It turns out that your “personal space” is all in your head. There is a fascinating story in the current issue of Nature involving the ability of human to sense and maintain proper “personal space.” Researchers at Caltech found a woman who had extensive damage to her amygdala, the part of the brain known to help process strong negative emotions. They discovered that she not only had difficult in recognizing fear in the faces of others but had no less of a sense of “personal space.”
In my torts class, I teach privacy doctrines and cases. As part of these classes, we discuss that quintessentially American phrase “you are in my space” or the more acute situation warranting the warning “get out of my face.” People have a fascinating sense of space around them that expands and contracts under different circumstances. You are not as aggrieved by someone touching you in a packed elevator or train. However, in an empty elevator such contact is quite upsetting (Now, you can say “what is your problem? Do you have a fully functional amygdala?”). This creates novel questions in intentional torts and privacy as to unreasonable or offensive contacts.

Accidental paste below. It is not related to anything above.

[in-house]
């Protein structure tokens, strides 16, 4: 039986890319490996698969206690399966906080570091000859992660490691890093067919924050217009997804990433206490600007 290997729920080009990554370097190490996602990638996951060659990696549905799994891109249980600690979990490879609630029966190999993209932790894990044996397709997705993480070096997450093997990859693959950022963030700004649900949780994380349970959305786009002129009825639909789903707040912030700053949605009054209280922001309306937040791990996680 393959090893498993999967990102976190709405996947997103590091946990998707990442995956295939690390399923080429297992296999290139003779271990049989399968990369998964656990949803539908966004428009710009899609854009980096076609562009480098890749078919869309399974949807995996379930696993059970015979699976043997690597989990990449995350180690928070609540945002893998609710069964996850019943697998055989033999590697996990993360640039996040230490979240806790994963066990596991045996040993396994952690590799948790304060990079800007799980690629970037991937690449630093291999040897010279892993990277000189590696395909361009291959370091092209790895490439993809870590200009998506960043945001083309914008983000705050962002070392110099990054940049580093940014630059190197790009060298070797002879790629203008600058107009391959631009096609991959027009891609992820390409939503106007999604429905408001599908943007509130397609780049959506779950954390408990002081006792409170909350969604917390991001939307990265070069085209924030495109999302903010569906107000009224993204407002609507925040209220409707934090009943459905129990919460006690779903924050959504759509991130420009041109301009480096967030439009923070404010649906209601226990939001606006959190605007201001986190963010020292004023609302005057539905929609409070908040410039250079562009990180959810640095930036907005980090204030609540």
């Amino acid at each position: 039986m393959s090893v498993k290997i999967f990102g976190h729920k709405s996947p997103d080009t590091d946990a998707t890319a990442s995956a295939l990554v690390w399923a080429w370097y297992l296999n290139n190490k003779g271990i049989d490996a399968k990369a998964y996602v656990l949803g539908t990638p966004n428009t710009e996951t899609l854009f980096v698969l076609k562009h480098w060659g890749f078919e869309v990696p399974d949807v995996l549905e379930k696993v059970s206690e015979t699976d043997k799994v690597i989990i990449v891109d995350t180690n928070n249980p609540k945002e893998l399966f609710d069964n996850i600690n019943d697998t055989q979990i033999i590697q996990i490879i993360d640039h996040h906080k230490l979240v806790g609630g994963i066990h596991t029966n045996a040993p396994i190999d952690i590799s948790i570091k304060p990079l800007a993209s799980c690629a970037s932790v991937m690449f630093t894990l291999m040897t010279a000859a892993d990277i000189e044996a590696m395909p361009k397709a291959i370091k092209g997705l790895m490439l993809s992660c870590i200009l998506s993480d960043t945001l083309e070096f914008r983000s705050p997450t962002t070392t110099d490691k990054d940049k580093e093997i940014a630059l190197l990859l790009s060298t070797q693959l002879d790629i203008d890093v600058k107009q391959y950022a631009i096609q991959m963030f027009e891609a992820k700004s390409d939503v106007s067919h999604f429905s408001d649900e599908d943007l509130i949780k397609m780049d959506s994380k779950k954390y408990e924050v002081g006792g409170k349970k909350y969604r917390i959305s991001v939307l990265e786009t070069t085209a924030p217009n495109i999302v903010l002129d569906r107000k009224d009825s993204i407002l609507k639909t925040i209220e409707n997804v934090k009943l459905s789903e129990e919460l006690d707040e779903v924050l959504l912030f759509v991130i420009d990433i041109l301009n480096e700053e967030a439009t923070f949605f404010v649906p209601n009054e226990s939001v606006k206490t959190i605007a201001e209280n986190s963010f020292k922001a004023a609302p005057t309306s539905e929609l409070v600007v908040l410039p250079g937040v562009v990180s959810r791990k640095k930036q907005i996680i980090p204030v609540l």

There may be a physical explanation. The subject, a woman who is 42 and called SM, offered Dr. Ralph Adolphs, a unique insight into the function of this part of the brain.
In a test with 20 volunteer, subjects were asked to walk toward a researcher and stop at the point where they feel most comfortable. The average preferred distance was about 2 feet. SM, however, preferred about 1 foot.
The breakthrough regarding the damaged amygdala is reminiscent of Mr. Phineas Gage, who allowed doctors to understand the role of the cerebral cortex when much of it was blown away in a freak accident. A railroad worker, Gage had a tamping iron blown through his head. While it damage much of this area of the brain, he survived. However, he experienced powerful changes in personality — allowing doctors to isolate the role of that part of the brain. in the left and right prefrontal cortex.
It appears that humans are not the only species with a sense of personal space:
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